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Bacteria have to avoid recognition by the host immune system in order to establish a successful infection. Peptidoglycan, the principal constituent of virtually all bacterial surfaces, is a specific molecular signature recognized by dedicated host receptors, present in animals and plants, which trigger an immune response. Here we report that autolysins from Gram-positive pathogenic bacteria, enzymes capable of hydrolyzing peptidoglycan, have a major role in concealing this inflammatory molecule from Drosophila peptidoglycan recognition proteins (PGRPs). We show that autolysins trim the outermost peptidoglycan fragments and that in their absence bacterial virulence is impaired, as PGRPs can directly recognize leftover peptidoglycan extending beyond the external layers of bacterial proteins and polysaccharides. The activity of autolysins is not restricted to the producer cells but can also alter the surface of neighboring bacteria, facilitating the survival of the entire population in the infected host. DOI:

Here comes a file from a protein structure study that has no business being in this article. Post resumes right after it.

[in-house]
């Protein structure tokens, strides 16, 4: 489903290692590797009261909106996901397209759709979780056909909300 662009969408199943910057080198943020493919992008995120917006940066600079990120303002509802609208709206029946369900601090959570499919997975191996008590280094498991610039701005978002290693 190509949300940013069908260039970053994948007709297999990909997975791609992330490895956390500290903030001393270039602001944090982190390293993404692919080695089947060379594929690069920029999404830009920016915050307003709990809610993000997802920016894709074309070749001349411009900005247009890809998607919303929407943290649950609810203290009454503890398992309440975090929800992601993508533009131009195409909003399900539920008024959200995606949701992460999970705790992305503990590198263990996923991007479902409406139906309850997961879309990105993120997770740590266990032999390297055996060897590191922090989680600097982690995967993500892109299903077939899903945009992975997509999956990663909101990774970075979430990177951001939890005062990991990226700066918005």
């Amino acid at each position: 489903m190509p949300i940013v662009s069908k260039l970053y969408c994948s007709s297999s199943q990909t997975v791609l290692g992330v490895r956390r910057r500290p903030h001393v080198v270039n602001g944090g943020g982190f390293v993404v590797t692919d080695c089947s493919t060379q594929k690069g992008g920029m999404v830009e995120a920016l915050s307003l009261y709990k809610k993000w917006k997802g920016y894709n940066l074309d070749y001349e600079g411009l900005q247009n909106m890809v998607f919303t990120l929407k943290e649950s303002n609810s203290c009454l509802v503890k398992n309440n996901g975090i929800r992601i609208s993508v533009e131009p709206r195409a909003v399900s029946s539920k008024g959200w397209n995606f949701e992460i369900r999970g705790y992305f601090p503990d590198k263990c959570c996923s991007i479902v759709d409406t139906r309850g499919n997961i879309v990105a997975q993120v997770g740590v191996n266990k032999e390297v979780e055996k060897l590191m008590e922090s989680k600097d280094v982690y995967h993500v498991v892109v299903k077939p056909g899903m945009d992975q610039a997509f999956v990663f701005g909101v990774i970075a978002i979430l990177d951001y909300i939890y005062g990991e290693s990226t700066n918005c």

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PGRP, Staphylococcus aureus, Streptococcus pneumoniae, bacterial infection, peptidoglycan, peptidoglycan hydrolases, Animals, Drosophila, Gram-Positive Bacteria, Hydrolysis, Immunity, Innate, N-Acetylmuramoyl-L-alanine Amidase, Peptidoglycan, Virulence